To enable environmental management actions to be more effectively prioritized, cumulative effects between multiple stressors need to be accounted for in risk-assessment frameworks. Ecological risk and uncertainty are generally high when multiple stressors occur. In the face of high uncertainty, transparent communication is essential to inform decision-making. The impact of stressor interactions on risk and uncertainty was assessed using generalized linear models for additive and multiplicative effect of six anthropogenic stressors on the abundance of estuarine macrofauna across New Zealand. Models that accounted for multiplicative stressor interactions demonstrated that non-additive effects dominated, had increased explanatory power (6 to 73 % relative increase between models), and thereby reduced the risk of unexpected ecological responses to stress. Secondly, 3D-plots provide important insights in the direction, magnitude and gradients of change, and aid transparency and communication of complex stressor effects. Notably, small changes in a stressor can cause a disproportionally steep gradient of change for a synergistic effect where the tolerance to stressors are lost, and would invoke precautionary management. 3D-plots were able to clearly identify directional shifts where the nature of the interaction changed from antagonistic to synergistic along increasing stressor gradients. For example, increased nitrogen load and exposure caused a shift from positive to negative effect on the abundance of a deposit-feeding polychaete (Magelona). Assessments relying on model coefficient estimates, which provide one effect term, could not capture the complexities observed in 3D-plots and are at risk of mis-identifying interaction types. Finally, visualising model uncertainty demonstrated that although error terms were higher for multiplicative models, they better captured the uncertainty caused by data availability. Together, the steep gradients of change identified in 3D-plots and the higher uncertainty in model predictions in multiplicative models urges more conservative limits to be set for management that account for risk and uncertainty in multiple stressor effects.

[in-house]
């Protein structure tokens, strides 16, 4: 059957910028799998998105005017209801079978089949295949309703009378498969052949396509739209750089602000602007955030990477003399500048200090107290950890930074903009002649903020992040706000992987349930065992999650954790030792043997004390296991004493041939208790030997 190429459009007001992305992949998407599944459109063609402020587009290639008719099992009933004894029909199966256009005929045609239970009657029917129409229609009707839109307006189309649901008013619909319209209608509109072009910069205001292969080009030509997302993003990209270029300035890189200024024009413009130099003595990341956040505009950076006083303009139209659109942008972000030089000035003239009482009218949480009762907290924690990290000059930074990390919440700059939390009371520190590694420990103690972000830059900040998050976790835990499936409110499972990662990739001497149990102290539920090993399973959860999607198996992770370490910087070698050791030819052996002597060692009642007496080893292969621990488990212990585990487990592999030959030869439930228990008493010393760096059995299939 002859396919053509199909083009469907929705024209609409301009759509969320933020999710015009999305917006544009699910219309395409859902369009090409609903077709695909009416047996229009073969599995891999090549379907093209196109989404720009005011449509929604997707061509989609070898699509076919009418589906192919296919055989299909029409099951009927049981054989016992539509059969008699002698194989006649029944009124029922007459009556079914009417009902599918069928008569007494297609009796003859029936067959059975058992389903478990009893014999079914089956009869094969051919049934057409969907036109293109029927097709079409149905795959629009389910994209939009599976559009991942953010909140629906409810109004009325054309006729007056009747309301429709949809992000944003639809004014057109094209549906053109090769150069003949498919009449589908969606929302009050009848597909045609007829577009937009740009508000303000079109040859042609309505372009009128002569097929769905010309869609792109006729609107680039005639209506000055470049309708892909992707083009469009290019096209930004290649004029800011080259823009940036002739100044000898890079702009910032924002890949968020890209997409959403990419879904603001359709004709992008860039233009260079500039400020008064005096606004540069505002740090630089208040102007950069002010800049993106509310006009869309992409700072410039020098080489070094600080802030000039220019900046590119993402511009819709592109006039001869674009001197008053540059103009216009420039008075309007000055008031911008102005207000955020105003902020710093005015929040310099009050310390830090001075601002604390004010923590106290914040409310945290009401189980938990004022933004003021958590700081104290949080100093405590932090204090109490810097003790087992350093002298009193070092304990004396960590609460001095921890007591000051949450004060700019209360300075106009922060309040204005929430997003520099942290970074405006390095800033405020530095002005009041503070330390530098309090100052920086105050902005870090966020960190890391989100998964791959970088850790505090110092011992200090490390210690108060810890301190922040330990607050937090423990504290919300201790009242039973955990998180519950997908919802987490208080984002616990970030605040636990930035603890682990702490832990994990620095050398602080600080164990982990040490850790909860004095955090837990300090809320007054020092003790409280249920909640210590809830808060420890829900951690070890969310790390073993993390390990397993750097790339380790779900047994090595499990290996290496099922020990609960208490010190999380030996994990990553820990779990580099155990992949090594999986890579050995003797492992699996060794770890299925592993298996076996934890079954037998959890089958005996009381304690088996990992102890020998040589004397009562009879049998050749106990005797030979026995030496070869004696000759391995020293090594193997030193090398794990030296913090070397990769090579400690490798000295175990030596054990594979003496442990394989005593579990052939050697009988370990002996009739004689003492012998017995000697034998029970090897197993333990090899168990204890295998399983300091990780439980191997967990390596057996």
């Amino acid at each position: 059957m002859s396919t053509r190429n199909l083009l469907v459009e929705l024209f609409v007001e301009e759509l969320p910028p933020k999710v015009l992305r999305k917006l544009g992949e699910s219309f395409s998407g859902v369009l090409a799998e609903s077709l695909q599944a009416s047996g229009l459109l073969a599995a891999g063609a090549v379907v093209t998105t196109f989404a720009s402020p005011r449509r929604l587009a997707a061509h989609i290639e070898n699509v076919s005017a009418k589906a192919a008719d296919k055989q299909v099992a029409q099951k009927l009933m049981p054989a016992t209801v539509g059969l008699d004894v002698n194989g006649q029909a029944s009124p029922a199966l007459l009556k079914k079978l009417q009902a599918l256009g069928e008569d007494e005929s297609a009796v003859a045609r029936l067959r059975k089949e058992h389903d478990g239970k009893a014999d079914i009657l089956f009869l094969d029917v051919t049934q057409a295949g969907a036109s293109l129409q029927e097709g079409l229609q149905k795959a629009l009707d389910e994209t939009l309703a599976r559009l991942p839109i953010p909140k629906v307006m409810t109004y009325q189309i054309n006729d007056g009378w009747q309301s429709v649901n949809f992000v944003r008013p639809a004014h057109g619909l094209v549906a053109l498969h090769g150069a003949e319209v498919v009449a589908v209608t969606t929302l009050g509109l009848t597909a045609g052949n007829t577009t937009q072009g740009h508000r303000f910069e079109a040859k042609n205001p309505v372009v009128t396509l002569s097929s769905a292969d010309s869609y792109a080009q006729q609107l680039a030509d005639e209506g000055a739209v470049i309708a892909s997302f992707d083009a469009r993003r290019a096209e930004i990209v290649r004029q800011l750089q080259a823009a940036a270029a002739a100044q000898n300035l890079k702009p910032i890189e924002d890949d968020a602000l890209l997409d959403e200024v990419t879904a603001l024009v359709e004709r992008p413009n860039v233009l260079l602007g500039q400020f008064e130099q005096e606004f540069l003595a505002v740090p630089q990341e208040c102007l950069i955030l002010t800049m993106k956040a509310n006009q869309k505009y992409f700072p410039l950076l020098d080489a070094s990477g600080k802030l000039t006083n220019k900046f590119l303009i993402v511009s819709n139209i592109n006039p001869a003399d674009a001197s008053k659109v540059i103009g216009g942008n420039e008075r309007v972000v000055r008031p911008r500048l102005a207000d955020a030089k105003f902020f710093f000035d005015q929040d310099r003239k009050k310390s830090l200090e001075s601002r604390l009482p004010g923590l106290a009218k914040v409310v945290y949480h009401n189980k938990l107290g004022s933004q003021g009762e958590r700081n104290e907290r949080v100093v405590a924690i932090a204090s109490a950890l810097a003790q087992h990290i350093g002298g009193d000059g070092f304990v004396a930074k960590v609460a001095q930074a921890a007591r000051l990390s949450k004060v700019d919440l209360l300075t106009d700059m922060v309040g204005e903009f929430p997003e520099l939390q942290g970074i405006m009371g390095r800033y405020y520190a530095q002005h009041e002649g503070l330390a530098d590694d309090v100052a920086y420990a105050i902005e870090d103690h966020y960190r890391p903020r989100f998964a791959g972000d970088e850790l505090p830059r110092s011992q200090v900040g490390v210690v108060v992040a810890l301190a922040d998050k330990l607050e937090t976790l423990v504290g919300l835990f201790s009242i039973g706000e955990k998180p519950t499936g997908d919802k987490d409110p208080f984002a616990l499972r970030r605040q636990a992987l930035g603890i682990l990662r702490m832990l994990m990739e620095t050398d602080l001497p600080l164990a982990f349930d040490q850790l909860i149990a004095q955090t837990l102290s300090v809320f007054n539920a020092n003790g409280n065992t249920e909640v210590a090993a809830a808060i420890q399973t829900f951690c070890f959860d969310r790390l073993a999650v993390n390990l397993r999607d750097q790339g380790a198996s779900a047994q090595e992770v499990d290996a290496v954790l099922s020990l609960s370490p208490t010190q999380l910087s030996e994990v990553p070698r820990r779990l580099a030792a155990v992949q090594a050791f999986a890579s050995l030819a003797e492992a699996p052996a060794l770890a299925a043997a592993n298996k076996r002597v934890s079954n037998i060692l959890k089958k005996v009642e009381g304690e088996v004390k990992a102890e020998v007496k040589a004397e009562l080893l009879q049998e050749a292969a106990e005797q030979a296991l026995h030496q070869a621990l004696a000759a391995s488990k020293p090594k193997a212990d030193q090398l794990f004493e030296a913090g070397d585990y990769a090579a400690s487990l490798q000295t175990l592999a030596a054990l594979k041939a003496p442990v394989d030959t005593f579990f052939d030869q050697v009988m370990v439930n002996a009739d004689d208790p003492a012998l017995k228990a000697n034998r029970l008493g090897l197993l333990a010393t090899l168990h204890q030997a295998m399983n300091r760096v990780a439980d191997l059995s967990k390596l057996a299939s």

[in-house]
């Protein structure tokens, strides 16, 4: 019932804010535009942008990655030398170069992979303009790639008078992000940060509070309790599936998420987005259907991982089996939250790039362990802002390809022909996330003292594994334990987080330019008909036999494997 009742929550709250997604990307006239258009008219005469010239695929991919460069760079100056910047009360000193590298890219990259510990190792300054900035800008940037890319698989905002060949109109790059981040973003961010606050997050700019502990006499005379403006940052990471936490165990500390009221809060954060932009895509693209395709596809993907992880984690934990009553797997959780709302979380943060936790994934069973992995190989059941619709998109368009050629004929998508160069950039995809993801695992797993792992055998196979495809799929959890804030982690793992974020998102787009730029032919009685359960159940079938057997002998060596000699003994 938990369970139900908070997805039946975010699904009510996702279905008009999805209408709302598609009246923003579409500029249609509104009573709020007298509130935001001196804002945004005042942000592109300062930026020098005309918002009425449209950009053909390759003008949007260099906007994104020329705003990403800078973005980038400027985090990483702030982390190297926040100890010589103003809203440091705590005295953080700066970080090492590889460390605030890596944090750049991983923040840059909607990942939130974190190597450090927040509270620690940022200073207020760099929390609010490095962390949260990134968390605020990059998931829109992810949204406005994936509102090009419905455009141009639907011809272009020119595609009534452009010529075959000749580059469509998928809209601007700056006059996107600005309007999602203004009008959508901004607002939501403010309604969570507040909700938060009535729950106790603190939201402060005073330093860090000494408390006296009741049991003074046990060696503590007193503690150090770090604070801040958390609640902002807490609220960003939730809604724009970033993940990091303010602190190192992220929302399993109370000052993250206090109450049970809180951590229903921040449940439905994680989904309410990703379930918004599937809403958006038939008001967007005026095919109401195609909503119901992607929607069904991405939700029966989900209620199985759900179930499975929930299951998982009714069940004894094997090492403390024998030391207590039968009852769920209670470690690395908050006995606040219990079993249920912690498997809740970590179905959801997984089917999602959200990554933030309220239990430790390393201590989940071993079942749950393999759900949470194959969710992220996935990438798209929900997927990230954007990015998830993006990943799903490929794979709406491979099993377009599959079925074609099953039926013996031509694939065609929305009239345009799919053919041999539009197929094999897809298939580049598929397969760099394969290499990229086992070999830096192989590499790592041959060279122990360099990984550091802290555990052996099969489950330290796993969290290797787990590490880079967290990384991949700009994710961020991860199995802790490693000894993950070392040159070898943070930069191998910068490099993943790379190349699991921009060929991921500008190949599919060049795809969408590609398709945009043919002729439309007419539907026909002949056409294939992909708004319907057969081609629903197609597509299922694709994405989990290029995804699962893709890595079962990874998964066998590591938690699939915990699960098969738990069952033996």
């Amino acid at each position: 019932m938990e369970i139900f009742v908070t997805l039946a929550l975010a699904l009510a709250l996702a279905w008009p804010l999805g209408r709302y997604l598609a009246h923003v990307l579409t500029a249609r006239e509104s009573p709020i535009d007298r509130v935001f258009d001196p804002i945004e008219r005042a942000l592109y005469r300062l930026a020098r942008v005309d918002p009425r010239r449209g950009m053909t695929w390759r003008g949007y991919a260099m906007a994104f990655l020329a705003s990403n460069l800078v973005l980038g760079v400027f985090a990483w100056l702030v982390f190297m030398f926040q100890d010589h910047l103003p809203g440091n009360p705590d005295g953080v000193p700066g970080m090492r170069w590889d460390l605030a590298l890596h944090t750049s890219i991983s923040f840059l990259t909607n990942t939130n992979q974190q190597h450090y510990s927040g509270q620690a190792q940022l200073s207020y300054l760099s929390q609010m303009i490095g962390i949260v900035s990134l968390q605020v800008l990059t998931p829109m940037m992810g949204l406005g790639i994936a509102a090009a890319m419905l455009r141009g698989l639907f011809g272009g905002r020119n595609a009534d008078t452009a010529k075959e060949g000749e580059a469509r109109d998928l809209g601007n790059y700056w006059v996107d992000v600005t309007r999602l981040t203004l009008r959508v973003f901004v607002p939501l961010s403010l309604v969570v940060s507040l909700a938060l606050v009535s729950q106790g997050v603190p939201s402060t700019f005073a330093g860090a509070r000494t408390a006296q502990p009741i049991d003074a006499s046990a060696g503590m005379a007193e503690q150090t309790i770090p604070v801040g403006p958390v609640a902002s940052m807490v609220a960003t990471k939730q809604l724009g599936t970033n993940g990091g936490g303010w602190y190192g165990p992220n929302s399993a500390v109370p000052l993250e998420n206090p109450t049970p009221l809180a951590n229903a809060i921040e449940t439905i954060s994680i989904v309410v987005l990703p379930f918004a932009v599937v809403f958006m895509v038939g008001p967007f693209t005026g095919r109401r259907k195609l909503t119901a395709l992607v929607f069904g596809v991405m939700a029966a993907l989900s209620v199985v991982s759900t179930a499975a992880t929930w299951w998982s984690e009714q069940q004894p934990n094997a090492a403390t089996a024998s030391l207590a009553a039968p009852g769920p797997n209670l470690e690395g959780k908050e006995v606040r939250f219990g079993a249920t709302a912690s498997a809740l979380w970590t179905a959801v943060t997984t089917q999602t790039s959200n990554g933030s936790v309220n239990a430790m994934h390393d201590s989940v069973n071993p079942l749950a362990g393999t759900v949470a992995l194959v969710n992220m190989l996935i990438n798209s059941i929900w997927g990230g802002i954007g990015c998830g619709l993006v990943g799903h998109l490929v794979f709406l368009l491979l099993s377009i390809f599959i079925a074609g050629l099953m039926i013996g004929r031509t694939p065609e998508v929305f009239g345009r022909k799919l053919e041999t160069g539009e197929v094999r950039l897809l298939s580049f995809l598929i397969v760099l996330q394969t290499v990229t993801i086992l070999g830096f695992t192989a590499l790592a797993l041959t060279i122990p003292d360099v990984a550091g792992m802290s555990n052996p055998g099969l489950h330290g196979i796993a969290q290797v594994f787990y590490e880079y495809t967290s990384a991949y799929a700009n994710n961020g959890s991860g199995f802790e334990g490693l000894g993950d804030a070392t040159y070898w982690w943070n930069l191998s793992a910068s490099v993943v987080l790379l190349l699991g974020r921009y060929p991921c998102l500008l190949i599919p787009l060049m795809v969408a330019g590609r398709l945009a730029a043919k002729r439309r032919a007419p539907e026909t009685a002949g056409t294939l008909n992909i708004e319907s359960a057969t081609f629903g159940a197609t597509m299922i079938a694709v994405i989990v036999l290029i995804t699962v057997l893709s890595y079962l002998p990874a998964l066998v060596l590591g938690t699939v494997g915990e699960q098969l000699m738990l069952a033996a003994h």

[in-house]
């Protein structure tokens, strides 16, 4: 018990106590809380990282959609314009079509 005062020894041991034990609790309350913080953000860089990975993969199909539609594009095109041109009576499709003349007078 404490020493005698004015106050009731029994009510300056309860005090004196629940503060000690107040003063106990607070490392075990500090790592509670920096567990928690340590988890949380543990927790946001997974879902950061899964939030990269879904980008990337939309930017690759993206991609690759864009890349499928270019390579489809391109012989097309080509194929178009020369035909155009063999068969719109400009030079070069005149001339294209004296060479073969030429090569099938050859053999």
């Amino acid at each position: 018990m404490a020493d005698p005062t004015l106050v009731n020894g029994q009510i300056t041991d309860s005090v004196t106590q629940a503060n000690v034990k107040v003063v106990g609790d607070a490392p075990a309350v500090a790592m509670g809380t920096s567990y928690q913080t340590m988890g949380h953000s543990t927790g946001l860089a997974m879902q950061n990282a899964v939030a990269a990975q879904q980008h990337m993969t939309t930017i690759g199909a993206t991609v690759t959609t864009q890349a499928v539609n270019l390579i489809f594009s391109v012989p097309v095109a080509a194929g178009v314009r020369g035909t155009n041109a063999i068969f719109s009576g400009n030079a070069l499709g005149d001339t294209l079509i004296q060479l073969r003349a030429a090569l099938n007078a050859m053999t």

Nutrient enrichment of lakes from anthropogenic activities is a significant and increasing issue globally, impairing the health, biodiversity and service provisioning from lakes, with impacts on cultural, recreational, economic and aesthetic values. Internal nutrient loads from lakebed sediment releases are a primary cause of lake eutrophication and have necessitated geoengineering methods to mitigate releases and speed up recovery from eutrophication. Our objective in this review was to evaluate the use of oxygen nanobubbles as a geoengineering technology to remediate low oxygen conditions at the lake sediment/water interface, as a precursor to alleviating eutrophication linked to high internal nutrient loads. Oxygen nanobubbles (NBs) are bubbles < 1000 nm formed at the interface of solid surfaces and aqueous solutions. These bubbles have higher density than water, persist for longer and facilitate greater oxygen solubility than larger bubbles. Methods have been developed to enable NB formation at the surface of carrier materials, which are then used in conjunction with modified local soils (MLSs), to ‘floc, lock and oxygenate’ to strip nutrients from the water column, locking them in lakebed sediments and oxygenating the sediments to prevent re-release of nutrients. Most studies of NBs for lake restoration have thus far only demonstrated their potential for this purpose, using short-term, small-scale core incubations conducted mainly in laboratory settings. Work is required to (1) address scalability, including procurement and cost, (2) extend laboratory incubation studies to large outdoor enclosures and pond/lake trials, (3) examine longevity of the effects in the natural environment, including potential for MLSs to smother benthos and/or have toxic effects, and (4) extend to a range of lake environments and MLS types. Legal, cultural and social acceptance of the technology is another prerequisite of applications in the natural environment and requires individualised analysis. Until these issues are addressed in a systematic way that addresses scalability and recommends suitable carrier materials and MLSs, NBs may continue to remain largely untried as a geoengineering method to address lake eutrophication.
Institution pages aggregate content on ResearchGate related to an institution. The members listed on this page have self-identified as being affiliated with this institution. Publications listed on this page were identified by our algorithms as relating to this institution. This page was not created or approved by the institution. If you represent an institution and have questions about these pages or wish to report inaccurate content, you can contact us here.
146 members
Calum Macneil
  • Freshwater Ecosystems
Matthew R Miller
  • Analytical Research and Method Development
Javier Atalah
  • Coastal and Freshwater
Anastasija Zaiko
  • Coastal and Freshwater
Information
Address
98 Halifax Street-East, 7010, Nelson, New Zealand
Website
http://www.cawthron.org.nz/
Phone
+64 3 548 2319